BMW Art Car: 1989 BMW M3 Group A Race Version
All good things take time. In just seven days the Australian artist Michael Jagamara Nelson transformed a black BMW M3 into a masterpiece of Papunya art. Nelson learned this ancient method of painting from his grandfather and was awarded the national prize for aboriginal art. Papunya artists paint traditional sand picture shapes and forms on canvases; in this case onto the bodywork of a BMW M3. The seemingly abstract, mosaic-like Papunya paintings symbolize landscapes and animals.
The age of this method of painting was in stark contrast to that of the technology in the eighth BMW Art Car. The 300 bhp Art Car was an immense success in Australian motorsport back then as Tony Longhurst won the Australian championship in 1987 in one of the same cars.
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BMW Art Car 07 | Michael Jagamara Nelson | Australia | 1989 BMW M3 Group A Race Version
Nelson, born in 1949 in Pikili, Australia, belongs to the Warlpiri tribe and grew up in the traditional Aborigine lifestyle. He left school at the age of 13 and made a living as cattle rearer, buffalo hunter and truck driver. In 1983 he learned the ancient painting techniques of his ancestors in Papunya from his grandfather, deriving a new style from them.
Very shortly afterwards, in 1984, he won the national prize for Aborigine art and has since been considered one of the leading artists of the “Papunya-Tula” movement. His works are increasingly seen at exhibitions both within Australia and all over the world – including in Sydney, London, New York and Chicago.
Nelson’s most outstanding works include a large mosaic on the forecourt of the Australian parliament building in Canberra and an equally impressive mural in the northern foyer of the Sydney Opera House.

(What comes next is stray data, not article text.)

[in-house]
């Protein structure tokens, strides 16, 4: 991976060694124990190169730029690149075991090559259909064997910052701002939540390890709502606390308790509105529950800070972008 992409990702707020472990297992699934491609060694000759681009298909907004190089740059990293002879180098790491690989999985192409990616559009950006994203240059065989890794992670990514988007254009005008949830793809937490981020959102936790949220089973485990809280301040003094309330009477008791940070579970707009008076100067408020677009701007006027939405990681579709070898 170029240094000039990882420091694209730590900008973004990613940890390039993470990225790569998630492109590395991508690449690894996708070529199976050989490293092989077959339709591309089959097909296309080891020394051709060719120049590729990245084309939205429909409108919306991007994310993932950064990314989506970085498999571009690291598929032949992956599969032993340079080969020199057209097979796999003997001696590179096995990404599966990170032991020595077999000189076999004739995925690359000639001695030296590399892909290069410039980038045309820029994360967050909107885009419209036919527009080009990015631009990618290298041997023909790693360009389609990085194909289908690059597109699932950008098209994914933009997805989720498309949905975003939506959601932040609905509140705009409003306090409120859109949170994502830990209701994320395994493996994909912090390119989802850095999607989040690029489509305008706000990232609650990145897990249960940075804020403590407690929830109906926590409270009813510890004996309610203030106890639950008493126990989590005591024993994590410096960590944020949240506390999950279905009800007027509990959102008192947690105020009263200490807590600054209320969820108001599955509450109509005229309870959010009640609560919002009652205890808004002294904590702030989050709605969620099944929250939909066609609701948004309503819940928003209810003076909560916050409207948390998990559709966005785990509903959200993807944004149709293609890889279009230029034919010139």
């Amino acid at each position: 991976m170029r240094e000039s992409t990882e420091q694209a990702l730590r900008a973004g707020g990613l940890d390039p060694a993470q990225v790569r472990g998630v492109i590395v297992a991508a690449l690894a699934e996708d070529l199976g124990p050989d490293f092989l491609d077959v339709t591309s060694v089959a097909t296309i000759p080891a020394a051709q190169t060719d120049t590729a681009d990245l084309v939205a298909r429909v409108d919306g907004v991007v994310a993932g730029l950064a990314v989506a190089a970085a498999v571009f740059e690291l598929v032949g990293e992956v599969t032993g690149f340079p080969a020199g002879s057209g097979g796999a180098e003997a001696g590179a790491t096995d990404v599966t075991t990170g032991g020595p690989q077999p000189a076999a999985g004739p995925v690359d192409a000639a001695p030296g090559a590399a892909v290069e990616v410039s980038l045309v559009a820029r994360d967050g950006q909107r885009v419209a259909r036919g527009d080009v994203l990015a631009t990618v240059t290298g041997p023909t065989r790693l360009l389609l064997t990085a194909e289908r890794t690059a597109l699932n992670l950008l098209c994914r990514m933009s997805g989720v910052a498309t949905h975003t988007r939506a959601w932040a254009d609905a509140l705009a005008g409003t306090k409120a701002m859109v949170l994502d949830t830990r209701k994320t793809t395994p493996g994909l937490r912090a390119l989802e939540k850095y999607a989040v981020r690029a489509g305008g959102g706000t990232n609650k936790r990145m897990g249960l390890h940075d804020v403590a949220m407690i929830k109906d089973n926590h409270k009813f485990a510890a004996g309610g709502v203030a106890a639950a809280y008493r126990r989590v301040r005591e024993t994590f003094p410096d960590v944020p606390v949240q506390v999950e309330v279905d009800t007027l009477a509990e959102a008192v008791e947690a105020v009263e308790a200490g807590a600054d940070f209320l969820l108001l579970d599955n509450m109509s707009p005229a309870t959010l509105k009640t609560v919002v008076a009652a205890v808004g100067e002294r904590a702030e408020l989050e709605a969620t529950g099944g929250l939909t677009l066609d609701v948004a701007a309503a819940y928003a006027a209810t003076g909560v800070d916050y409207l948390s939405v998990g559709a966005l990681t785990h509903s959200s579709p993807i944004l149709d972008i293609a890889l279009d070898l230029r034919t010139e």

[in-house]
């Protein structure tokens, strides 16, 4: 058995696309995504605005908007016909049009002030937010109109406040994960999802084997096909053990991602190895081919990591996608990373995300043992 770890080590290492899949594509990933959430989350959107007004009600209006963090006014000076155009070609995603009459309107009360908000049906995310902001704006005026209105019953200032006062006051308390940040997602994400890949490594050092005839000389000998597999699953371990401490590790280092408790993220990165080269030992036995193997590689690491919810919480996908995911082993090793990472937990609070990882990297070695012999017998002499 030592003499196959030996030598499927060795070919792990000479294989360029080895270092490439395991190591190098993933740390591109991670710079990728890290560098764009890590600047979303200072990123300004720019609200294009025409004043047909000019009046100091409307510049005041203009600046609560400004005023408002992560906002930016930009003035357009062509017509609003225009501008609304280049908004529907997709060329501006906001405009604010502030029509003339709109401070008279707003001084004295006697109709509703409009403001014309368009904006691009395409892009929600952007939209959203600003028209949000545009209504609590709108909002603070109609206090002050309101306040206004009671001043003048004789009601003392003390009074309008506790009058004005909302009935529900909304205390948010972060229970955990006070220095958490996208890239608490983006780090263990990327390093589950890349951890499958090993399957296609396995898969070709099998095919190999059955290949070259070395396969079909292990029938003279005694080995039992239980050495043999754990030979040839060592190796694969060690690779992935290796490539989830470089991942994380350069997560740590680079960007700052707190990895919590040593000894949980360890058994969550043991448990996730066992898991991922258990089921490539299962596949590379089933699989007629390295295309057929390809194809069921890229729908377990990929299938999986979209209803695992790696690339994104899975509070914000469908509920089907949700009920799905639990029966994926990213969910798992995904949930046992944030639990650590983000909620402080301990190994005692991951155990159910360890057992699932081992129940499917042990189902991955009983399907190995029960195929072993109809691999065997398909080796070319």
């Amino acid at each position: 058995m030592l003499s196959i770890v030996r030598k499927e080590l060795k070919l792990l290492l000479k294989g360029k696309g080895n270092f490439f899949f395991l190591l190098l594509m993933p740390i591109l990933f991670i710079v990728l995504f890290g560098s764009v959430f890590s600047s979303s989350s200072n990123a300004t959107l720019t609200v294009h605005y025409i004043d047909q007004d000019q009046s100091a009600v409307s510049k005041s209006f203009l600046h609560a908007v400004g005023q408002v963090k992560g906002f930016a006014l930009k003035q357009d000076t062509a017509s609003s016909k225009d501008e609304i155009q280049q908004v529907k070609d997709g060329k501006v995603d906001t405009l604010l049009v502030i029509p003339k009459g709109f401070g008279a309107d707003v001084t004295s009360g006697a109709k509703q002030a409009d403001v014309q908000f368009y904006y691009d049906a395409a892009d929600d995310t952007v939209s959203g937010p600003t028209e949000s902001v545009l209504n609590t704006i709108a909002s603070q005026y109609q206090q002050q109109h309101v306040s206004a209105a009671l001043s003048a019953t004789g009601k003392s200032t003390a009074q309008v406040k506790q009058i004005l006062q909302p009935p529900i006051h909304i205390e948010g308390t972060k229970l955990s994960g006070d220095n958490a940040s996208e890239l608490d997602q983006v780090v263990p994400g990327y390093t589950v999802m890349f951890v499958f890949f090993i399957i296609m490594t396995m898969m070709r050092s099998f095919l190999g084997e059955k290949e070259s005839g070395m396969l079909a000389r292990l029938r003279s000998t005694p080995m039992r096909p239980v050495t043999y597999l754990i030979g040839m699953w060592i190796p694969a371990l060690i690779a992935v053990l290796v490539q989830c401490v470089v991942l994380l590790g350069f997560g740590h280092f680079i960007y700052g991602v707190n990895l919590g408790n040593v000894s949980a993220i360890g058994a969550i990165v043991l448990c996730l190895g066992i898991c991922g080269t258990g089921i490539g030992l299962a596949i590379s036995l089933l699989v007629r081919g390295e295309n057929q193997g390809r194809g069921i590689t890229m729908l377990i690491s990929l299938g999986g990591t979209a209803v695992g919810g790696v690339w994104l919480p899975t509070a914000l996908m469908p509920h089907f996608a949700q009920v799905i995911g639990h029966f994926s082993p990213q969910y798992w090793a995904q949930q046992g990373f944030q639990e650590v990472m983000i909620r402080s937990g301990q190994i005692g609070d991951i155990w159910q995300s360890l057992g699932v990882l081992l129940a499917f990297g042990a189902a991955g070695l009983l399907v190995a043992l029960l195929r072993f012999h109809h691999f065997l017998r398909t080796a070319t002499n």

Technical Data: 1989 BMW M3 Group A Race Version
- 4-cylinder inline engine
- 4 valves per cylinder
- Double overhead camshafts
- Displacement: 2,332 cc
- Power output: 300 bhp
- Top speed: 281 km/h
Michael Jagamara Nelson and his BMW Art Car
“The car is a landscape as if viewed from an airplane – I have included water, the kangaroo and the possum.”
When BMW asked Terence Measham, Director of the Powerhouse Museum in Sydney, to recommend a native artist who could paint a racing car, the reply was immediate: Measham suggested Michael Jagamara Nelson. Nelson’s basic car was a black M3 racing model which he transformed in a BMW paint shop on the basis of his own designs. After seven days of tireless work, the result was a masterpiece of Papunya art. The geometric shapes and patterns appear deceptively abstract: those familiar with Australian mythology will recognize kangaroos, emus, ants and possum.
Papunya paintings can be understood as aerial views of landscapes. They feature diverse forms symbolizing water, caves, men and various animals. As a result they simultaneously embody religious myths (“dreaming”) which have been handed down from one Aboriginal generation to another for thousands of years. These myths represent the cultural roots of this ancient Australian race, dominating their lifestyle and beliefs and providing a source of inspiration for the future.
The BMW Art Car by Michael Jagamara Nelson originates from the Motorsport division of BMW Australia, formerly run by famous Australian racing driver Frank Gardner. In 1987 Tony Longhurst won the Australian AMSCAR Championship for the JPS-BMW Team in this car. In the 1988 racing season, the M3 was entered by the Mobil 1 racing team and driven by multiple Australian champion driver Peter Brock and in some events by television commentator turned racing driver Neil Crompton.
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